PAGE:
This collection of tracks oozes out waves of nostalgia. I’m not sure how they’ve quite done it – the overall sound of a Spector track is so identifiable that even if you’ve never heard the track before it feels like you are being transported back in time to a Year 9 sports day where you’re having a water fight with your soon-to-be best friend.
‘Untitled in D’ beckons us into this EP very nicely. The opening verse exhibits a complimentary duo of front man Fred Macpherson’s soothing voice and a carefully concocted guitar pattern that is both beautifully intricate and also one that is memorable enough you can imagine crowds singing it back to them. By the time the chorus hits we are into full Spector swing: the high pitched screeching guitar riffs building layers underneath the vintage vocal melody which contains repeated motifs – classic Spector. The 80’s synth sounds in ‘Fine Not Fine’ is reminiscent of a slightly melancholy Madonna track. It’s also slightly melancholy in theme as well – probing and questioning male mental health. It doesn’t give the answer to solving any mental health issues, but vocalises in a simplistic way what many people are probably feeling. Something which can be reassuring to hear.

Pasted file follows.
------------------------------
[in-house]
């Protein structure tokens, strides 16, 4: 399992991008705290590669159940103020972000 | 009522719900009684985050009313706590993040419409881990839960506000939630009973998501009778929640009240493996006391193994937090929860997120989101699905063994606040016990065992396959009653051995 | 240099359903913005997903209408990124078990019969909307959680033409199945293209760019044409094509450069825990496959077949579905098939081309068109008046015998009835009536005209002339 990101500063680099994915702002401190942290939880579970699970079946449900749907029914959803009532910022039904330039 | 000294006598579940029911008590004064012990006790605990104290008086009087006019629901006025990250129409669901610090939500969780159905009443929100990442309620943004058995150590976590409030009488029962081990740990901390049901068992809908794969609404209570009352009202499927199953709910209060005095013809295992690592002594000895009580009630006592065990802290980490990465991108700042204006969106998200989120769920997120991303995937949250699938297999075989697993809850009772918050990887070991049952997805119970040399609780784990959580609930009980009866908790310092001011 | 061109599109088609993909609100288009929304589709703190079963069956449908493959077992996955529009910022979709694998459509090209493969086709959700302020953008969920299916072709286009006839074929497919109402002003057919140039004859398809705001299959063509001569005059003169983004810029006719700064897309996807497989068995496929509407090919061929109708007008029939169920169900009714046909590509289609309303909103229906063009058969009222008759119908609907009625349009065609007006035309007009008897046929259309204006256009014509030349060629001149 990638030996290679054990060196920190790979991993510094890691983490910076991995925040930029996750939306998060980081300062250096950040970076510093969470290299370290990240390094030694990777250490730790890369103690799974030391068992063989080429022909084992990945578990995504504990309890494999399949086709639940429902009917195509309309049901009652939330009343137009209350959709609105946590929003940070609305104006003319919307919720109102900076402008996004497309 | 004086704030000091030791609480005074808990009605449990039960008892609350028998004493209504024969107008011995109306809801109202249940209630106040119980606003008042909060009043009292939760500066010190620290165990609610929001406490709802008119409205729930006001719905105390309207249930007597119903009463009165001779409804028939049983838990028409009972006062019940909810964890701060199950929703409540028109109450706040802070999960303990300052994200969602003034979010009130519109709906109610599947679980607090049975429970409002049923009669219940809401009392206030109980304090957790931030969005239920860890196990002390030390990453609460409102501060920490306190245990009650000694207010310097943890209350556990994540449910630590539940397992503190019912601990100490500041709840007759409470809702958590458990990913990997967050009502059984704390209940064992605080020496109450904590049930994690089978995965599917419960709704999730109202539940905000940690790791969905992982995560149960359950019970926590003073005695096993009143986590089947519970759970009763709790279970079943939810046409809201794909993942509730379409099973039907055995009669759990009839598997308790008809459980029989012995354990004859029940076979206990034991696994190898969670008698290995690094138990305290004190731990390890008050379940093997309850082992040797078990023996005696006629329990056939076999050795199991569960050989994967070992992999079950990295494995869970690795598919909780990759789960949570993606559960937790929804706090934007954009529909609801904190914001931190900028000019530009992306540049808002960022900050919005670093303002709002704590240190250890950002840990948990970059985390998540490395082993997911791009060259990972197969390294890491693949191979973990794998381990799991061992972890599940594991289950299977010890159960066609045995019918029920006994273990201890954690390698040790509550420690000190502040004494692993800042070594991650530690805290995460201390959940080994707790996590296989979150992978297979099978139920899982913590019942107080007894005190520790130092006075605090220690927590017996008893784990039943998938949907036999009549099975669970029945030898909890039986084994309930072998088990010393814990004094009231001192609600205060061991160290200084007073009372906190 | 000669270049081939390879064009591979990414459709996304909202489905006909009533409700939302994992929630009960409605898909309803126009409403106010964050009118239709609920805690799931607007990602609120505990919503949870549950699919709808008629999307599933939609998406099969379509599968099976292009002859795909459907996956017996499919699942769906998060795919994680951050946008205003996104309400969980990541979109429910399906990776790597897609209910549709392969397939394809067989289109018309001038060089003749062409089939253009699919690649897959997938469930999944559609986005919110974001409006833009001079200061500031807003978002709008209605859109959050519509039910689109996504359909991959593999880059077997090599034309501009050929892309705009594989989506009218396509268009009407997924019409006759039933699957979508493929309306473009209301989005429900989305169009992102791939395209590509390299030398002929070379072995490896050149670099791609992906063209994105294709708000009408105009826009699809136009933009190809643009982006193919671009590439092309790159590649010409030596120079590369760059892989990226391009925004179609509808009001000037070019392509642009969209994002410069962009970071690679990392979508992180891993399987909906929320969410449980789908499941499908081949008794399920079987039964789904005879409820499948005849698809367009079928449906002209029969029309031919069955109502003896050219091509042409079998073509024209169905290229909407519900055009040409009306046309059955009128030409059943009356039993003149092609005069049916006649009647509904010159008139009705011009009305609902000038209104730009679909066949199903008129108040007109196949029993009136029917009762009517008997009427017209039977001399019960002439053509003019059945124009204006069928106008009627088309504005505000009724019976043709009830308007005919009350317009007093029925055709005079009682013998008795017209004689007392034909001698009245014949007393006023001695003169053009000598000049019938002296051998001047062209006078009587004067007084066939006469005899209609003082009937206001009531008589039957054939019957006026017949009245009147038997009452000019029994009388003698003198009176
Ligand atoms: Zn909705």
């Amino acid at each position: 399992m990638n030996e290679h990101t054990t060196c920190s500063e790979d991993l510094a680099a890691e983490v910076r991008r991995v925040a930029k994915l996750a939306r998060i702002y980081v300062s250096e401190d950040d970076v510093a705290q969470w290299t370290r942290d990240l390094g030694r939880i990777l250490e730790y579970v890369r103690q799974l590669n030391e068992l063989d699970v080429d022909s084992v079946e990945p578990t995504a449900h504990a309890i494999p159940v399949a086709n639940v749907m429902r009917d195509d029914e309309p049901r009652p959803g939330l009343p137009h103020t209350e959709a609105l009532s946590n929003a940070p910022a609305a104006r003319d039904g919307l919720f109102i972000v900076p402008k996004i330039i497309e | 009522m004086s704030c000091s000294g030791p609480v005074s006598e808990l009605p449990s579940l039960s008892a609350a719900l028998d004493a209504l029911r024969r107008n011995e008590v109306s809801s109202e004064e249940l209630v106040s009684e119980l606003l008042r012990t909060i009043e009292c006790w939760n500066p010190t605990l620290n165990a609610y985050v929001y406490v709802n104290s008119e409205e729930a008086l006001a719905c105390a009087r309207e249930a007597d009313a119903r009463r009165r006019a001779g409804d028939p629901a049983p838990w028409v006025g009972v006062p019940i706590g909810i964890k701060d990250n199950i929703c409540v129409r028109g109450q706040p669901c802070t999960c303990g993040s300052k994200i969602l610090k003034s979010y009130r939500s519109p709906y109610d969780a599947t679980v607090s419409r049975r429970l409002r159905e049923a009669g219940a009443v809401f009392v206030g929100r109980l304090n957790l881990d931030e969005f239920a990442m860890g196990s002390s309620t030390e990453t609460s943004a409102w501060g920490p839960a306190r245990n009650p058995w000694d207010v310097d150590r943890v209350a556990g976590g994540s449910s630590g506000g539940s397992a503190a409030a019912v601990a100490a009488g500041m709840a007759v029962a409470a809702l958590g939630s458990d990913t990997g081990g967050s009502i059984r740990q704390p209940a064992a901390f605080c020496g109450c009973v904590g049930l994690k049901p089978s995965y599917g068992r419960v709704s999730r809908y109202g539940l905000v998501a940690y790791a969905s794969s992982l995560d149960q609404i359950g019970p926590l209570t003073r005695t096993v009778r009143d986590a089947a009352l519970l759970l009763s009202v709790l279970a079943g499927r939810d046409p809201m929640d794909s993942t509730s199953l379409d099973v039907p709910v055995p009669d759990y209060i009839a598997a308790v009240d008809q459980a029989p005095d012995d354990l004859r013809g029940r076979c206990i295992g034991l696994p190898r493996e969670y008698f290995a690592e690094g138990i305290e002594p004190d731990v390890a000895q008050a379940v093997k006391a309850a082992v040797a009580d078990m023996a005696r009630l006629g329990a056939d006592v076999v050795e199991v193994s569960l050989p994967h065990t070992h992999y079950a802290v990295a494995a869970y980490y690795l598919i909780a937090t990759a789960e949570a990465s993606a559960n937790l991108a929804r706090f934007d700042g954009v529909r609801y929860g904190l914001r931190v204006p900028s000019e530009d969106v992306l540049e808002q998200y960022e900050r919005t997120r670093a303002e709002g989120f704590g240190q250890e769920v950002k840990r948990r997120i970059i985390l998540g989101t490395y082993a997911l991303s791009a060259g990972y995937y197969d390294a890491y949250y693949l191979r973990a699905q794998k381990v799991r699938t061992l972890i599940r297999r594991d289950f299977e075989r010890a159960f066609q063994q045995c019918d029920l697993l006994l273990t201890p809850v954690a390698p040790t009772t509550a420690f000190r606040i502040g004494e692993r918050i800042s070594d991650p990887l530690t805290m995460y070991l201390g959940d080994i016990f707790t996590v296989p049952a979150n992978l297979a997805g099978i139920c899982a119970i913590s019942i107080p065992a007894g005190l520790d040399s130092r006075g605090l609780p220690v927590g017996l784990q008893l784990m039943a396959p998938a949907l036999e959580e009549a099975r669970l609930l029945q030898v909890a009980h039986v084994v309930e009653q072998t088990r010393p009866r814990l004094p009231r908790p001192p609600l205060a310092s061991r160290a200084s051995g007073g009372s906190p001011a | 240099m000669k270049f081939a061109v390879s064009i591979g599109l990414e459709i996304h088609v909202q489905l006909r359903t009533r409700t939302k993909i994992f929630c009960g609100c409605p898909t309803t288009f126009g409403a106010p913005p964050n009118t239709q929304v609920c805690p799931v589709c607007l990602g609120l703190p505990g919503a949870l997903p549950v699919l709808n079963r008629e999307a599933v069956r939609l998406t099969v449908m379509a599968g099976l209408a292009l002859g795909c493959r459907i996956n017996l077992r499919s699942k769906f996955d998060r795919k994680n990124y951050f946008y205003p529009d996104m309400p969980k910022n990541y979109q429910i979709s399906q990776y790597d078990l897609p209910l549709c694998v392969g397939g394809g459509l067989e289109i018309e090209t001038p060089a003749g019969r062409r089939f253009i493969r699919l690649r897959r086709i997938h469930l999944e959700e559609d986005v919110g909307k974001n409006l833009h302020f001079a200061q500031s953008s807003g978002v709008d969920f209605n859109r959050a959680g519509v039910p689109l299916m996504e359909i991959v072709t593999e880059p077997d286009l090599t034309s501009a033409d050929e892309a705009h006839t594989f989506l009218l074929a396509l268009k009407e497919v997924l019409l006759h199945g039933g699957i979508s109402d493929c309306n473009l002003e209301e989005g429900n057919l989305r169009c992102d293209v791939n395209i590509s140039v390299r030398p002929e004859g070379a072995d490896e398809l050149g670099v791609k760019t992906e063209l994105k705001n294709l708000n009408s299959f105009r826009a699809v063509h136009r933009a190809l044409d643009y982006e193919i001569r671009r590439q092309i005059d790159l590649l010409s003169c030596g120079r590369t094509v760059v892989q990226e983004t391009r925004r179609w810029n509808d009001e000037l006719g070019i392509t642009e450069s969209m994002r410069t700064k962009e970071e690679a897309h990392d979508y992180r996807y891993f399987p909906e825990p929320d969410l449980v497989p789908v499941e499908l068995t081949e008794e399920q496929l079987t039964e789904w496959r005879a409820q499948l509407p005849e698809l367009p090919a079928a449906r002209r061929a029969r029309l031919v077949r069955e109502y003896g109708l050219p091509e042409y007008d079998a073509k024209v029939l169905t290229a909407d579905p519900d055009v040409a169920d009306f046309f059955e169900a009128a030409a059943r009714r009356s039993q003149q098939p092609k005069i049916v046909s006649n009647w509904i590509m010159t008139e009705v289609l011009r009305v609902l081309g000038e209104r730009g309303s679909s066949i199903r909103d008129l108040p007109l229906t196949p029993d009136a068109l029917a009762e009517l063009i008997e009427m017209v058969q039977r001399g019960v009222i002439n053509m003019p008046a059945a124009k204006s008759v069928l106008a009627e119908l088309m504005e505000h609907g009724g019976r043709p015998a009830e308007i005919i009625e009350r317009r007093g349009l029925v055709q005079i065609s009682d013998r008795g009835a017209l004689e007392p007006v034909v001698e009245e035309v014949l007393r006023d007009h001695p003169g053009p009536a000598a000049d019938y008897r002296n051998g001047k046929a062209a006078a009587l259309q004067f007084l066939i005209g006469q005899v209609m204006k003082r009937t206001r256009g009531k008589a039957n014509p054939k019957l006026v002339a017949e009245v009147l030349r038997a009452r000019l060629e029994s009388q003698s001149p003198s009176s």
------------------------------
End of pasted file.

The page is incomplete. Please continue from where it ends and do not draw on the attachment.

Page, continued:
It’s clear to hear the intention of providing a more ‘real’ sound in comparison to their older work. This can be heard in ‘Local International’ which is produced similarly to how I imagine they would play it live as a 5-piece band – rather than elaborate atmospheric production. I think this gives it more energy and proves that this band can actually play and write just down to earth good music, rather than relying on edgy production techniques.
The lyrics which stuck with me from ‘Wild Guess’ was ‘Licking the side of a cigarette before it’s lit, The realest hearts take the hardest hits’. Just goes to show how you can make a beautiful lyric out of a fairly mundane task, probably because it sends you flying back to somewhere. ‘Don’t ask me who I’m trying to impress’ probably sums up this entire EP, you can hear that this is just the music that Spector wanted to make and didn’t really care about if it sounded similar or different to their older work. It just became what it wanted to be.